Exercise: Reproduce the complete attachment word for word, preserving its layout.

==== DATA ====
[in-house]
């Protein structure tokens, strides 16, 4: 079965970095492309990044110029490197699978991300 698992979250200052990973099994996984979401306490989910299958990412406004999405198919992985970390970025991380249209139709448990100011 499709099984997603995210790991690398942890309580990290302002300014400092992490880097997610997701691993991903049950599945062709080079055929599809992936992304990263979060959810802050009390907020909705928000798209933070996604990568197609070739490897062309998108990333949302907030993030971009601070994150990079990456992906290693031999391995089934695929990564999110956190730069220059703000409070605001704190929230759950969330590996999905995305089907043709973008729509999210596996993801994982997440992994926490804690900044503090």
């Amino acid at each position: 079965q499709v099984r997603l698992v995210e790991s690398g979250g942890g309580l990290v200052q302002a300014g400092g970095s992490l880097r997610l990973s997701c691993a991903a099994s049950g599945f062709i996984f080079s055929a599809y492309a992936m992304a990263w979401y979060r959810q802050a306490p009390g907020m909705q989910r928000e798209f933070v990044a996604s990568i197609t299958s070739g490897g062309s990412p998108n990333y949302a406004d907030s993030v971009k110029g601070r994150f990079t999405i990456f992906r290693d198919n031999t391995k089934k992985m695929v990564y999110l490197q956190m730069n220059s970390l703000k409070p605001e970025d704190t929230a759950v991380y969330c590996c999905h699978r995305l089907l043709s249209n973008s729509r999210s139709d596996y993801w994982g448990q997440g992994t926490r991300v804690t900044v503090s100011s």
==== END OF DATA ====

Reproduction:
[in-house]
């Protein structure tokens, strides 16, 4: 079965970095492309990044110029490197699978991300 698992979250200052990973099994996984979401306490989910299958990412406004999405198919992985970390970025991380249209139709448990100011 499709099984997603995210790991690398942890309580990290302002300014400092992490880097997610997701691993991903049950599945062709080079055929599809992936992304990263979060959810802050009390907020909705928000798209933070996604990568197609070739490897062309998108990333949302907030993030971009601070994150990079990456992906290693031999391995089934695929990564999110956190730069220059703000409070605001704190929230759950969330590996999905995305089907043709973008729509999210596996993801994982997440992994926490804690900044503090």
């Amino acid at each position: 079965q499709v099984r997603l698992v995210e790991s690398g979250g942890g309580l990290v200052q302002a300014g400092g970095s992490l880097r997610l990973s997701c691993a991903a099994s049950g599945f062709i996984f080079s055929a599809y492309a992936m992304a990263w979401y979060r959810q802050a306490p009390g907020m909705q989910r928000e798209f933070v990044a996604s990568i197609t299958s070739g490897g062309s990412p998108n990333y949302a406004d907030s993030v971009k110029g601070r994150f990079t999405i990456f992906r290693d198919n031999t391995k089934k992985m695929v990564y999110l490197q956190m730069n220059s970390l703000k409070p605001e970025d704190t929230a759950v991380y969330c590996c999905h699978r995305l089907l043709s249209n973008s729509r999210s139709d596996y993801w994982g448990q997440g992994t926490r991300v804690t900044v503090s100011s």